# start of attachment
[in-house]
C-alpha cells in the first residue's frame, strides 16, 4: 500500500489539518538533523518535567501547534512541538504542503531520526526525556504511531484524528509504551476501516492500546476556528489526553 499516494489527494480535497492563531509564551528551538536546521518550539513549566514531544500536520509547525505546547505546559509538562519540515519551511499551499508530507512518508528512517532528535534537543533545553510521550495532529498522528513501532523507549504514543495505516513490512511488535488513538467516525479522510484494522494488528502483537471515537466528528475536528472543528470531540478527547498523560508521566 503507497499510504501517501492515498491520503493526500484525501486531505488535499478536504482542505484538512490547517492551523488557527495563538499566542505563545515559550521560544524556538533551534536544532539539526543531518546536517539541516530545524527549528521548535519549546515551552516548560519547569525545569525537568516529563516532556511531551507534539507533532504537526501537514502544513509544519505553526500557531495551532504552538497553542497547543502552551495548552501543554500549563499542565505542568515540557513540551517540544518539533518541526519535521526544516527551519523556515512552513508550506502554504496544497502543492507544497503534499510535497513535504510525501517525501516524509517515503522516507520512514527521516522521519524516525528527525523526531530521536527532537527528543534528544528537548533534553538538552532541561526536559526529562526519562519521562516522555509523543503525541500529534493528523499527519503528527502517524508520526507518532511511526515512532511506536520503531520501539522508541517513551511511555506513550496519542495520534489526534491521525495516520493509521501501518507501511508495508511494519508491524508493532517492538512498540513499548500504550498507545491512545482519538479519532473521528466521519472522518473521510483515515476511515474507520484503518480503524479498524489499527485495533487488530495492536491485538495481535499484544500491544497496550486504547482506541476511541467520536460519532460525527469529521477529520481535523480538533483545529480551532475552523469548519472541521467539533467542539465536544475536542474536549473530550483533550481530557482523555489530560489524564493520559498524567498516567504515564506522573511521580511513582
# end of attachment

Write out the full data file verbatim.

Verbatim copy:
[in-house]
C-alpha cells in the first residue's frame, strides 16, 4: 500500500489539518538533523518535567501547534512541538504542503531520526526525556504511531484524528509504551476501516492500546476556528489526553 499516494489527494480535497492563531509564551528551538536546521518550539513549566514531544500536520509547525505546547505546559509538562519540515519551511499551499508530507512518508528512517532528535534537543533545553510521550495532529498522528513501532523507549504514543495505516513490512511488535488513538467516525479522510484494522494488528502483537471515537466528528475536528472543528470531540478527547498523560508521566 503507497499510504501517501492515498491520503493526500484525501486531505488535499478536504482542505484538512490547517492551523488557527495563538499566542505563545515559550521560544524556538533551534536544532539539526543531518546536517539541516530545524527549528521548535519549546515551552516548560519547569525545569525537568516529563516532556511531551507534539507533532504537526501537514502544513509544519505553526500557531495551532504552538497553542497547543502552551495548552501543554500549563499542565505542568515540557513540551517540544518539533518541526519535521526544516527551519523556515512552513508550506502554504496544497502543492507544497503534499510535497513535504510525501517525501516524509517515503522516507520512514527521516522521519524516525528527525523526531530521536527532537527528543534528544528537548533534553538538552532541561526536559526529562526519562519521562516522555509523543503525541500529534493528523499527519503528527502517524508520526507518532511511526515512532511506536520503531520501539522508541517513551511511555506513550496519542495520534489526534491521525495516520493509521501501518507501511508495508511494519508491524508493532517492538512498540513499548500504550498507545491512545482519538479519532473521528466521519472522518473521510483515515476511515474507520484503518480503524479498524489499527485495533487488530495492536491485538495481535499484544500491544497496550486504547482506541476511541467520536460519532460525527469529521477529520481535523480538533483545529480551532475552523469548519472541521467539533467542539465536544475536542474536549473530550483533550481530557482523555489530560489524564493520559498524567498516567504515564506522573511521580511513582